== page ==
$50 Multimeter Comparison And Teardown

We remember when buying even a modest digital multimeter was a big investment. These days, you can find tool stores giving away cheap meters and if you are willing to spend even a little money, you can buy a meter with tons of features like capacitance, temperature, and other measurements.

Like most things, though, you can pay a little money for a bargain, or you can overpay for a dud. To help you pick, [TechnologyCatalyst] decided to do an extensive video review of 15 different meters in the under $50 price category.

If you are looking for a quick video to watch, you might want to move along. The review is in nine videos ranging from an introduction, to a comparison of build quality, discussion about the displays on each meter, and, of course, the measurement capability of each meter. There’s even a video that shows tear downs so you can see inside the instruments.

The videos weigh in at 15 to 45 minutes in length, so expect a lot of detail. If you are considering buying any of these meters, these videos are a good way to get a peek at the instruments before you buy. If you are buying a cheap meter, though, you might be careful about using it around high voltage.

45 thoughts on “$50 Multimeter Comparison And Teardown

  1. What happened to the teardown? I thought you would open them up, or put them to some accuracy testing. I have some cheap meters from China, via Ebay, and they don’t compare to Agilent meters, but they do feel good, and work pretty well. Which meter I use depends on where I’m going to use it, and the odds that it will get hurt, lost, or stolen. Around the home I stick with the Agilent meters. I have a bench model that was very expensive and has a nice color display, but it takes so long to boot that I hardly every turn it on. I use a handheld Agilent that does really well in all areas, even when using it to measure temperatures. I like the Bluetooth adapter I have for it so I can remote operate it, or do data logging to a netbook or PC. To the best of my knowledge, none of the you reviewed can do any of that. The Agilent meters are very accurate too, and that is really the major feature of good meters, if you can trust the readings you get as being accurate, what else relay matters.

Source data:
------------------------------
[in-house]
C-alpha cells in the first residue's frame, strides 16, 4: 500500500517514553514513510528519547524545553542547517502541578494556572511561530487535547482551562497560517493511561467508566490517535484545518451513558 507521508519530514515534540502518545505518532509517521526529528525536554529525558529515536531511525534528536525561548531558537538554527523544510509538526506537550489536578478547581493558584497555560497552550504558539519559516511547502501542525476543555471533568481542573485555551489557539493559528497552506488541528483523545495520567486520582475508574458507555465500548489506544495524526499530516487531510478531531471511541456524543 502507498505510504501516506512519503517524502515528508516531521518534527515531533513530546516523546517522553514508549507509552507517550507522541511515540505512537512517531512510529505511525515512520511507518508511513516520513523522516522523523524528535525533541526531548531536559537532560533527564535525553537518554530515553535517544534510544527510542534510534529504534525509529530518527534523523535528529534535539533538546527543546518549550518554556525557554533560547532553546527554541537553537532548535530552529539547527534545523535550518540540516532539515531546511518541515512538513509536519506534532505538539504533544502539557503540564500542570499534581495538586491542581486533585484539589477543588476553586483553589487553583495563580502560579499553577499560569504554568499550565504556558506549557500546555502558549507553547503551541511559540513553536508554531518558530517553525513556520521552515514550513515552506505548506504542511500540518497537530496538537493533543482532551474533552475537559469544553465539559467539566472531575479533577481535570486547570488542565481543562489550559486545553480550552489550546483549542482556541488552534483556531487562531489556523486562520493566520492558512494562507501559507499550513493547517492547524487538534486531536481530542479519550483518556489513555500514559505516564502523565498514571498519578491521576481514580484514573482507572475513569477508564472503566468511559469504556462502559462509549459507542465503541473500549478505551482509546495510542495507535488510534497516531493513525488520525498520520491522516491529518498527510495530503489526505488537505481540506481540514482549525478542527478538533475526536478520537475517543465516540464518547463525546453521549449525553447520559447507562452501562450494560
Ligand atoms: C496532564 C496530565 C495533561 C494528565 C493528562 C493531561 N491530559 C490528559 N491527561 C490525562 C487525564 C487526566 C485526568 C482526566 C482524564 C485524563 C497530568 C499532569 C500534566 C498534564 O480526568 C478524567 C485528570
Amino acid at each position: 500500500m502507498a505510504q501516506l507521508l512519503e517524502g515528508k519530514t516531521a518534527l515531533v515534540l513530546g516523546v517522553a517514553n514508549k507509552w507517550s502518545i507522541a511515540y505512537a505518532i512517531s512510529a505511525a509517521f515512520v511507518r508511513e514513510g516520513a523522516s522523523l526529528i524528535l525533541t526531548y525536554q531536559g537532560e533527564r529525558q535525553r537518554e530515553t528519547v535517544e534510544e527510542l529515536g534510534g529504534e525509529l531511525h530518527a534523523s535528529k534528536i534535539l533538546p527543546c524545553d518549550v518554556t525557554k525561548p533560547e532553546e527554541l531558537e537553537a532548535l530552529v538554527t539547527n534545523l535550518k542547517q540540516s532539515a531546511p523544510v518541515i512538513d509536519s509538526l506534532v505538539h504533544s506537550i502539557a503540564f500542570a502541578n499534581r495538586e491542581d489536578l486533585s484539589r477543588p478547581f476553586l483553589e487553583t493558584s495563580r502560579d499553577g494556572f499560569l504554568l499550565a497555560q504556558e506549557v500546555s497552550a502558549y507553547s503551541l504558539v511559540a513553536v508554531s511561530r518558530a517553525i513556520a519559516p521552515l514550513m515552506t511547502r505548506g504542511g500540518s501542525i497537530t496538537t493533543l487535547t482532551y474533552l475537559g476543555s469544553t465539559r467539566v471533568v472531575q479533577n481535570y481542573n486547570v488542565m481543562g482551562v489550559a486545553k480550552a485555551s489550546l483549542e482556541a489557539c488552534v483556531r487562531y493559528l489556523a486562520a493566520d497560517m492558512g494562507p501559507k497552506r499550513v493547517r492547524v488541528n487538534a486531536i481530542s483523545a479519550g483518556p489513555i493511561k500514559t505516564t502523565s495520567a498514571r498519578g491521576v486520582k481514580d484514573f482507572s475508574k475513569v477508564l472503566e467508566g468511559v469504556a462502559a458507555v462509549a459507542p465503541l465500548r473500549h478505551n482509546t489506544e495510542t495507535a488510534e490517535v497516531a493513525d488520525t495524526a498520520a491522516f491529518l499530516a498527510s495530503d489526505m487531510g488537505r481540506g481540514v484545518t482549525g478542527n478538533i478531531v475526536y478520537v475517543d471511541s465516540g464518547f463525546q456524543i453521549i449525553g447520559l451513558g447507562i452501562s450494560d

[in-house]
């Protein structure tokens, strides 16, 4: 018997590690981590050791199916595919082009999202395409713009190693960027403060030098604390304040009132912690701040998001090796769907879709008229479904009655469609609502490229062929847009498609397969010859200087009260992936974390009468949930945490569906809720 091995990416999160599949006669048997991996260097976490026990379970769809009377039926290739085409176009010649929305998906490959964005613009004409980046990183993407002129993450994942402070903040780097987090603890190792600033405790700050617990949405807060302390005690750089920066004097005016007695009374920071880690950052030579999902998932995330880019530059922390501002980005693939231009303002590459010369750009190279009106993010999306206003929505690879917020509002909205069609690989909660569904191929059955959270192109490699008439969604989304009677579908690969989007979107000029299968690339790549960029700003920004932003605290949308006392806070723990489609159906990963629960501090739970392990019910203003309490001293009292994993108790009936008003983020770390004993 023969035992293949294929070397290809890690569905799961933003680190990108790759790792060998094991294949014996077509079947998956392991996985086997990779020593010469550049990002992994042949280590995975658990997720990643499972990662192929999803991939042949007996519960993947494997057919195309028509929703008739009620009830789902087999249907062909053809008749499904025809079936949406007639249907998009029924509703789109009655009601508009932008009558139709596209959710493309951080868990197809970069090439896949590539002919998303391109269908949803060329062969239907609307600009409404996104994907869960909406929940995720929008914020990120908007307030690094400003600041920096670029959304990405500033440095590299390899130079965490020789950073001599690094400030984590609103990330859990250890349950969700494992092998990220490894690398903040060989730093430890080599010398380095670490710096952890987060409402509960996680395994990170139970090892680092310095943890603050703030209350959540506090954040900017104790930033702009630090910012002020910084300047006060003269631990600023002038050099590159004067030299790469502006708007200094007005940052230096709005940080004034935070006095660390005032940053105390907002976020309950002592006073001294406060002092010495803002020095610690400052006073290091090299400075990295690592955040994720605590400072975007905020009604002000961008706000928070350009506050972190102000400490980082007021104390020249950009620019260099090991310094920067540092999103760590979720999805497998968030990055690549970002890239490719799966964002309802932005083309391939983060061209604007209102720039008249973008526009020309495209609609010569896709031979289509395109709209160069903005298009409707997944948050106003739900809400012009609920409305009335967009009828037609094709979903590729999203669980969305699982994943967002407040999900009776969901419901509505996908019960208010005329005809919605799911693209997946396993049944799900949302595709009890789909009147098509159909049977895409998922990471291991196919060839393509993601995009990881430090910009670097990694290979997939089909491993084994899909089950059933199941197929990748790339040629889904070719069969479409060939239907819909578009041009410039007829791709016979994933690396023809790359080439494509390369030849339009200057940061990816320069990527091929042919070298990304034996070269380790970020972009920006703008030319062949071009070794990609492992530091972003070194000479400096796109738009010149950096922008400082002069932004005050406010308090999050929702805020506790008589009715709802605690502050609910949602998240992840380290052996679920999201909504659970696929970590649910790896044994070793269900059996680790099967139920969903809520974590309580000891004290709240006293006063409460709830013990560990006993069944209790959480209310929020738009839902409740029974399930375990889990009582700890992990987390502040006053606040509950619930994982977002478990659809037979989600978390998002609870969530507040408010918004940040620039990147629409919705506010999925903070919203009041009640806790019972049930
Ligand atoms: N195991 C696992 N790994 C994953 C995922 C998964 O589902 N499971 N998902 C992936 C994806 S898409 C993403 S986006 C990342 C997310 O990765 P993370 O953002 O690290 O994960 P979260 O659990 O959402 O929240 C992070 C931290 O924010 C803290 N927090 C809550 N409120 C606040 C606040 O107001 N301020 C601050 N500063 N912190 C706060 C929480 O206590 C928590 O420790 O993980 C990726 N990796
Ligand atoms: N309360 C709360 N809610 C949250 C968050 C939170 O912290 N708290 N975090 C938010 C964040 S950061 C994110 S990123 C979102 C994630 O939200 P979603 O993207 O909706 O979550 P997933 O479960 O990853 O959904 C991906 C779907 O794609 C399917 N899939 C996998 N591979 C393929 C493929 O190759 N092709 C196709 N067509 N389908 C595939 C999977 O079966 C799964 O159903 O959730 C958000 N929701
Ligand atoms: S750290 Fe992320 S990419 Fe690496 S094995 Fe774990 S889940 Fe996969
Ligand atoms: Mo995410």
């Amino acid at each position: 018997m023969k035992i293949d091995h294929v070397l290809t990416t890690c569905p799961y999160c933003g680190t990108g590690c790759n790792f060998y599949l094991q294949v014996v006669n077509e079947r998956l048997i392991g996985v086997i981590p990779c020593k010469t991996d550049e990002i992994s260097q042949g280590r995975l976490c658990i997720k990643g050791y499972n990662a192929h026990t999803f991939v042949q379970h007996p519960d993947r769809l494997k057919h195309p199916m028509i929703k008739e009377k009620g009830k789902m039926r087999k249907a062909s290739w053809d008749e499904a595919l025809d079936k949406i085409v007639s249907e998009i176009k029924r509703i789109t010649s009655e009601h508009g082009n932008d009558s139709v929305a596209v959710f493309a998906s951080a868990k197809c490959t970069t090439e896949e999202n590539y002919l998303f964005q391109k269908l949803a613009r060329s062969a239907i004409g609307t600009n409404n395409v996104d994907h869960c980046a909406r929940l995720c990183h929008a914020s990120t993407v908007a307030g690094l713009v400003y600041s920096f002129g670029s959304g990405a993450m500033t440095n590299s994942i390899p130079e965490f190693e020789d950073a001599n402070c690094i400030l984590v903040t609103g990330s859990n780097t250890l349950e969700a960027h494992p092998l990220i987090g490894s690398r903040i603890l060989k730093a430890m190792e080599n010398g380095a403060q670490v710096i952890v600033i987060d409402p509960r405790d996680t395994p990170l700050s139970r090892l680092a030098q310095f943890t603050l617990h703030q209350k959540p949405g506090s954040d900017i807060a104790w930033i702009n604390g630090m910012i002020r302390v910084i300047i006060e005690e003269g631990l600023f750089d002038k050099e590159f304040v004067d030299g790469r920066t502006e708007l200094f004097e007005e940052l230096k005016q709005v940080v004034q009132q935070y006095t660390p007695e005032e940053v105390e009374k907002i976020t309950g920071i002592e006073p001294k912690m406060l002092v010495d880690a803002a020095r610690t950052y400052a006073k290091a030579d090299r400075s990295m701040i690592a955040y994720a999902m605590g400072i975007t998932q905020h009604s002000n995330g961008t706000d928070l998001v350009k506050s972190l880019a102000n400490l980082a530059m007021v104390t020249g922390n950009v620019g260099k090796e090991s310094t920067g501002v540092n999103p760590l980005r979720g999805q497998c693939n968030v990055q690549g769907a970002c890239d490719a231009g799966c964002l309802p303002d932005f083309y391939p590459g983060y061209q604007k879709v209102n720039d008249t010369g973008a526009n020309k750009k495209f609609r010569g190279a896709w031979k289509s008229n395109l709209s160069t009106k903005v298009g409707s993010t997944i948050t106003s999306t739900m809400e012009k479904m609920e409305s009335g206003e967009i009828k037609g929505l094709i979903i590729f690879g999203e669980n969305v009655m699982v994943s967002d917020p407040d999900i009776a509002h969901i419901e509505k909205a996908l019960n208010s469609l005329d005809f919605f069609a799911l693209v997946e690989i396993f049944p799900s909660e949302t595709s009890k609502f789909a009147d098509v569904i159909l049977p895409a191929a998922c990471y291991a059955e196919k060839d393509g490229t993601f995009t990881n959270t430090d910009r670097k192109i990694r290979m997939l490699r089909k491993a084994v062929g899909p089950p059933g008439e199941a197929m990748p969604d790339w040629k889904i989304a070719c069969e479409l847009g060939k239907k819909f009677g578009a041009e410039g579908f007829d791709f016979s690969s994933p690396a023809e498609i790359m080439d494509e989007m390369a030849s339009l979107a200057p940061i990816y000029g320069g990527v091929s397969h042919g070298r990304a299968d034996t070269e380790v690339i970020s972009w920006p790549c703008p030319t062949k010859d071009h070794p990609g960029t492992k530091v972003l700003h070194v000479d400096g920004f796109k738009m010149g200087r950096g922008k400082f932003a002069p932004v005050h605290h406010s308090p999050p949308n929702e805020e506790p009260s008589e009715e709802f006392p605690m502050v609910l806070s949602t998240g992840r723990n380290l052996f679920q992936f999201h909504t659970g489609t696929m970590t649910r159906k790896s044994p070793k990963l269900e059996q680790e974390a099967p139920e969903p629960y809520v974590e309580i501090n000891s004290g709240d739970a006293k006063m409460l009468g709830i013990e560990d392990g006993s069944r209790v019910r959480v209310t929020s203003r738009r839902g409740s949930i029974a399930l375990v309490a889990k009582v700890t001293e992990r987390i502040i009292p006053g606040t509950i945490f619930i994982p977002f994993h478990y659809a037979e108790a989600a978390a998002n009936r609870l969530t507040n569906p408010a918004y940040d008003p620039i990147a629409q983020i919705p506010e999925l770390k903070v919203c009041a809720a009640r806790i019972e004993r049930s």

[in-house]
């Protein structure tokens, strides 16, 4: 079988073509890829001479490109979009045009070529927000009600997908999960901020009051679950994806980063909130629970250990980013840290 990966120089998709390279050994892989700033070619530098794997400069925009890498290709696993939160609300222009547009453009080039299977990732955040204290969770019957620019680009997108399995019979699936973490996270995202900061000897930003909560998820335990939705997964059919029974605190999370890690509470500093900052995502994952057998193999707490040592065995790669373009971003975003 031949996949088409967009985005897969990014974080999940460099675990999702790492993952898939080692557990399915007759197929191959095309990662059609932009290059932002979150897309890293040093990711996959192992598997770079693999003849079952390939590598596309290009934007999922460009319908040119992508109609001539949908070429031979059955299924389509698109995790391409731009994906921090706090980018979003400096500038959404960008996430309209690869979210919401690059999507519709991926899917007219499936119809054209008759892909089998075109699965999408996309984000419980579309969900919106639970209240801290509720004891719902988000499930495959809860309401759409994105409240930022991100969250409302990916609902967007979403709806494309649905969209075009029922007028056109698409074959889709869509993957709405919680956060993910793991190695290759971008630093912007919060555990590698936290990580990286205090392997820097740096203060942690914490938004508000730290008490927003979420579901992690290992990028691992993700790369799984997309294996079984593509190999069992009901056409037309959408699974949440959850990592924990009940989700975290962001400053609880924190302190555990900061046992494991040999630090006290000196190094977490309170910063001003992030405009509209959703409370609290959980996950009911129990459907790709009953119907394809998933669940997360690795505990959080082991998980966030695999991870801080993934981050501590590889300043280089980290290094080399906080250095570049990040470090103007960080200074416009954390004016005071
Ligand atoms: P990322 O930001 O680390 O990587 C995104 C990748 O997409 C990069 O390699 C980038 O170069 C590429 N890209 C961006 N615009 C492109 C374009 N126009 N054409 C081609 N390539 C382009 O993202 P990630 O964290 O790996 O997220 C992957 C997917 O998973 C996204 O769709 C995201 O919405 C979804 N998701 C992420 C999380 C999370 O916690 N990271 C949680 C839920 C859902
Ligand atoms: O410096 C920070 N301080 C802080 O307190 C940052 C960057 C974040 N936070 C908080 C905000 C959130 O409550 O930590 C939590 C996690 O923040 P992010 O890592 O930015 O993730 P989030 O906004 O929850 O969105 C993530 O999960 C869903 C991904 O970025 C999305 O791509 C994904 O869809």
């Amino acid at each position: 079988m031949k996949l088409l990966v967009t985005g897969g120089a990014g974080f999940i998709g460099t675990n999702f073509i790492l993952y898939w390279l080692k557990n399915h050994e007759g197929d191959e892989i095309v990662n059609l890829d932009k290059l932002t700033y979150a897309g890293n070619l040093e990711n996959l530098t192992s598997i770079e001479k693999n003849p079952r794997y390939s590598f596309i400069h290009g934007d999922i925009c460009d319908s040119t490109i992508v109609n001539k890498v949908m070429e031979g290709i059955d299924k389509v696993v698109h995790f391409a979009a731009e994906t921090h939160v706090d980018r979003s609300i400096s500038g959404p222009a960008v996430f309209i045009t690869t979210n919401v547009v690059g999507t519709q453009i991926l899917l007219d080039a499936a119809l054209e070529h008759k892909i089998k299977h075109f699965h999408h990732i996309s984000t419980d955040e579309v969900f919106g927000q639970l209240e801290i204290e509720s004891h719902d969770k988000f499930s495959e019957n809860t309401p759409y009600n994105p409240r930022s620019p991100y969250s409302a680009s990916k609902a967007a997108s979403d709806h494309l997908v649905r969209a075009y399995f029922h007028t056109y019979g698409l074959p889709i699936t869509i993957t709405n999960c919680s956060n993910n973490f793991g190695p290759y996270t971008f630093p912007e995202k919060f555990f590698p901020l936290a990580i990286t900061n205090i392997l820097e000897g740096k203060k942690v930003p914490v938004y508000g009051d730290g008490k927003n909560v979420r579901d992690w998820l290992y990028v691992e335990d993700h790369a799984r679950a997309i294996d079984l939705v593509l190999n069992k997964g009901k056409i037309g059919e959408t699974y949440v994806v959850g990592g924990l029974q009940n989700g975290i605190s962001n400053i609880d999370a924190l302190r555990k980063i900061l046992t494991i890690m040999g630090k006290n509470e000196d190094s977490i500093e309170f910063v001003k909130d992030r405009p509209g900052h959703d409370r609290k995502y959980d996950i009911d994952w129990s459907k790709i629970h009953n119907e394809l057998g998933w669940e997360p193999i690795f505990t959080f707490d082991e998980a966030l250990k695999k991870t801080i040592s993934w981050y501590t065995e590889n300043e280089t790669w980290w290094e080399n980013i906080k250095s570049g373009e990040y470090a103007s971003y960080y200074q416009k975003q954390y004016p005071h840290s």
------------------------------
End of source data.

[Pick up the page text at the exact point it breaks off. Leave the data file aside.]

1. I did teardowns and measurements in the later videos (it’s 9 videos total). I split it up to keep the video lengths down. I really do need to make a short summary though.

  2. Yeah, a 9 part series of 30-45 minutes videos? This desperately needs an *article*.

    Society seems to have forgotten that a video is often the *worst* way of presenting information.

    1. I agree last time I bought a multimeter I read a multimeter shoot out before buying. The author bought a bunch of components with a tolerance of 0.002%. Then they put the results in some spreadsheets that could be read in a few minutes. Bottom line that 5 hours of this video could easily be condensed into a spreadsheet that would take a few minutes to read. Even if the micro machine dude was talking that spreadsheet would take less time to read than watching the video

    1. $50 sounds like a lot for a hobbyist whose first multimeter might have been from a hardware store bought for 10bugs or a kid/student that starts with electronics where the budget isn’t that big. So it wouldn’t hurt to watch the measurements being compared, I guess? Before I read this article I was actually spending 1-2 hours researching multimeters in exactly that price range for myself and bought a rebranded Uni-T UT61E.

    2. This is considered entertainment to some of us. That someone took the time to go through all of this stuff. You can get a feel for how different manufacturers treat un-thought of frills like a kickstand that even works right.

    3. Well put it this way. Full time software engineering jobs pay about $5.3k-$7k USD PER YEAR in India. Calculating with a conservative estimate of 2080 working hours per year that’s about $3.4 per work hour. $50 is still a few days wages! For some parts of the world, $50 is a lot of money to spend on a hobby.

  3. Any recommendations for a multimeter for working with low voltage stuff (like Raspberry Pi)? Want to teach some basic electronics to my children but also want to make a good, long term investment. Back in the day Fluke was considered very good or overpriced depending whom you talked with.

      1. Well, in all fairness. I have several Fluke meters and I do like them. But I also have some $10 junker meters that I throw in trunk of my car, loan to students, or otherwise do things with that I wouldn’t do with one of my big meters. So I’m a big fan of a good quality meter, but I also buy a lot of cheapo meters too. Now, personally, I probably wouldn’t have done this broad a study of $50 meters myself, but since [TechnologyCatalyst], I’m happy to use the results.